What does this mean for others who are infected with HIV? Is a stem cell transplant going to work for everyone?  Unfortunately, no. This mutation is very rare, so finding donors with this mutation isn’t feasible.  Plus, this is a very expensive therapy that comes with risks such as graft-versus-host disease from the mismatch between the person receiving the transplant and the transplanted cells themselves. However, there are possible options to overcoming these challenges, including “gene editing.” In this method, T cells from HIV-positive patients would be removed from the body and then gene editing would be used to to make the CCR5-delta32 mutation in these cells.  These cells could then be re-introduced into the patient.  With the mutation, HIV won’t be able to infect these T cells, which would hopefully cure the disease, while avoiding some of the major graft-versus-host side effects. A small clinical trial tested this idea in 2014 (full article can be found in the New England Journal of Medicine), and HIV couldn’t be detected in one out of four patients who could be evaluated. Although this is a preliminary study using an older gene-editing technique, it shows promise for “personalized gene therapy” to potentially cure HIV.

What happens when chromosomes rearrange? Sometimes cancer.

There are so many different kinds of genetic mutations.  So far, we’ve only discussed small single nucleotide changes and insertions and deletions.  But entire pieces of chromosomes can also be rearranged in what’s called a translocation. The prefix “trans” shows up a lot in science.  It comes from Latin and means “across” or “on the opposite side”.  “location” is physically talking about the chromosomal location.  So “translocation” mean s pieces of chromosomes moving to another location.

translocation

You can think of it as two different pieces of DNA that aren’t usually right next to each other, being put next to each other. Kind of like a centaur – the top of a human attached to the bottom of the horse – a human/horse translocation.  Of course, in the case of chromosome, genes or regulatory pieces of DNA are moved next to each other, and although it may not seem nearly as dramatic as a centaur, the effects can be just as surprising.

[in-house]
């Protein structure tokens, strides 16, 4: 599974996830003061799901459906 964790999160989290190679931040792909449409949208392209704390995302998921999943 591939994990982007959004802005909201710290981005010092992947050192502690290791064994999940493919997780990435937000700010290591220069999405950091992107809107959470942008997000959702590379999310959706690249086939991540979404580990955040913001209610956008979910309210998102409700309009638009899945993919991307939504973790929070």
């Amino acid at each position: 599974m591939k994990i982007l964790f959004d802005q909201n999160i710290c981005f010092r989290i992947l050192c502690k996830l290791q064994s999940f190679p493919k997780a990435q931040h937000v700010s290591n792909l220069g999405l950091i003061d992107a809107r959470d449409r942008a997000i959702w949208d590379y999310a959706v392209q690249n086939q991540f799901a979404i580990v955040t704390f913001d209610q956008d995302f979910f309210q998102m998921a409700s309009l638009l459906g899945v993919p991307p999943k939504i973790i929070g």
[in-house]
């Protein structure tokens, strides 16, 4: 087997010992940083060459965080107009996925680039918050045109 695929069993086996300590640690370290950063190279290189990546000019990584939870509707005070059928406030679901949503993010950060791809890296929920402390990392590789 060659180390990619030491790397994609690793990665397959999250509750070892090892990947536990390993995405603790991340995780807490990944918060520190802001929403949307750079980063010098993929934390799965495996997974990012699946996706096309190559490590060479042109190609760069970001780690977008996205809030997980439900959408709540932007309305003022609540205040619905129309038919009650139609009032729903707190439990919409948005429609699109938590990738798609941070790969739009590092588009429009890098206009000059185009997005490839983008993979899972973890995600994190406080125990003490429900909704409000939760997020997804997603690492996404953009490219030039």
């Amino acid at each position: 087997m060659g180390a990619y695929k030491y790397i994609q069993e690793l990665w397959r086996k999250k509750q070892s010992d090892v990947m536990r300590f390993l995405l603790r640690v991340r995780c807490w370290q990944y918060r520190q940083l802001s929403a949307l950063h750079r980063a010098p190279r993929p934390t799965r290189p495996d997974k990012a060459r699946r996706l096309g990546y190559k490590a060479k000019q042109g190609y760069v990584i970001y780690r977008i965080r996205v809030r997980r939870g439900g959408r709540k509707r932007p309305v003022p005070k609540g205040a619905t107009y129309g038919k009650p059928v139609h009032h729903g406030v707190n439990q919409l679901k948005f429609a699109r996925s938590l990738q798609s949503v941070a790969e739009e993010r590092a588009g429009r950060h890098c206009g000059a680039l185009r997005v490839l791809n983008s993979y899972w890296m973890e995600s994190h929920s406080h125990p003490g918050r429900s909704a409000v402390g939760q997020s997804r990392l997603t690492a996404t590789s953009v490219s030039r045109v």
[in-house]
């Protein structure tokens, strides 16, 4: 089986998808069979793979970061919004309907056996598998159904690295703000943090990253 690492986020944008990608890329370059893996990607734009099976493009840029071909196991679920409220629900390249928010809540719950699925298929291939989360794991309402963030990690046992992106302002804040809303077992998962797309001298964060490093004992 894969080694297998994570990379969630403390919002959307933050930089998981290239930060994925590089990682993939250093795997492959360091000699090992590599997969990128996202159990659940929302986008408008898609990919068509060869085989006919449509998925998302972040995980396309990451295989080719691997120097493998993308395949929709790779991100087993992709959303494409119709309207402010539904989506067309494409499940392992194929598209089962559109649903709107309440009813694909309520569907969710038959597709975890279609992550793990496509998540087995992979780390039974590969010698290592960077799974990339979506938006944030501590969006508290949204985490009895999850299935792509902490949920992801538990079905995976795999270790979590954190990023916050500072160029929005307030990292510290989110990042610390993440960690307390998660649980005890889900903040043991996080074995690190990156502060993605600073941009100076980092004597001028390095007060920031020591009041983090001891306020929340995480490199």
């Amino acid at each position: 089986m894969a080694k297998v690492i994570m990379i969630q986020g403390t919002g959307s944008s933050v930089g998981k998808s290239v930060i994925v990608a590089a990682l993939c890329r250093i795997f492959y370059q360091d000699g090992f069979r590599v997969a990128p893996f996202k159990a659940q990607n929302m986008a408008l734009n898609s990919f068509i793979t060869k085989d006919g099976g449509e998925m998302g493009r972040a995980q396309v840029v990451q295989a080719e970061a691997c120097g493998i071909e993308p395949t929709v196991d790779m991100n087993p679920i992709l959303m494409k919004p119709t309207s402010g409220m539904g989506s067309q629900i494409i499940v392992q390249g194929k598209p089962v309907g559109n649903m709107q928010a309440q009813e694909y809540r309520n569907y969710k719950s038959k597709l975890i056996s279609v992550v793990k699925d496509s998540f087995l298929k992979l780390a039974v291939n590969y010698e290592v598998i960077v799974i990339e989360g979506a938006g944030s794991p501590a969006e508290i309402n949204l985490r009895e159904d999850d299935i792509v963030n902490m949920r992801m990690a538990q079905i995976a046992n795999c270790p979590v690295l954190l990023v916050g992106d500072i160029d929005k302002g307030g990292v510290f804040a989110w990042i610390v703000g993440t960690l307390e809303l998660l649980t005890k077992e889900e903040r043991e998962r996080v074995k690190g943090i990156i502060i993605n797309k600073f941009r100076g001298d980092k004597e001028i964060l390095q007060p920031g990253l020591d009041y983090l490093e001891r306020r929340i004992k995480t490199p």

philadelphia chromosomeOne example of a translocation that has dramatic consequences is the translocation that causes the blood cancer Chronic Myelogenous Leukemia (abbreviated as CML).  In this case, part of Chromosome 9 and part of Chromosome 22 break off and swap.  So now, Chromosome 9 has part of chromosome 22 attached, and vice versa.  The part of chromosome 22 and the broken off part of chromosome 9 are called the Philadelphia chromosome, and this is what causes the leukemia.

But how?  We  imagine that Chromosome 9 and Chromosome 22 are both train tracks.  On those train tracks are trains that can either be going or not going depending on the upstream signals.  On Chromosome 22 there is a green signal that is stuck at green so the train is always going.  On Chromosome 9, there is a more sensitive signal – some times it’s green, but most of the time it’s red so the train isn’t going.

train_anaolgy

What happens now is that there is a switch (or a translocation) that attaches the Chromosome 9 and 22 train tracks together.   But when it does this, the green signal from Chromosome track 22 is telling the train on the chromosome 9 track to go – even though it usually doesn’t always go.  This is nearly exactly what happens in the case of the Philadelphia chromosome, except the trains are genes that are making protein (if the signal is green) or are not made into protein (if the signal is red). The signals are parts of DNA that regulate the “expression” of the gene (in other words, whether or not the gene makes the protein).

train_analogy_switch

In the case of the translocation in CML, what happens is a gene of Chromosome 22, called BCR is attached to part of the Abl gene on chromosome 9.  In this configuration, the BCR-Abl fusion gene makes a protein that is always “on”.   What does this protein do?  Essentially, it tells the blood cells to keep growing and dividing.  This makes too many blood cells and causes leukemia.

There are many different chromosomal translocations that cause a number of different diseases, but what they have in common is either creating a protein that is always on or changing the upstream signal that tells a gene to make more protein.  Most of the time, this results in signalling the cell to keep growing and dividing, which is why translocations are often associated as a cause of cancer.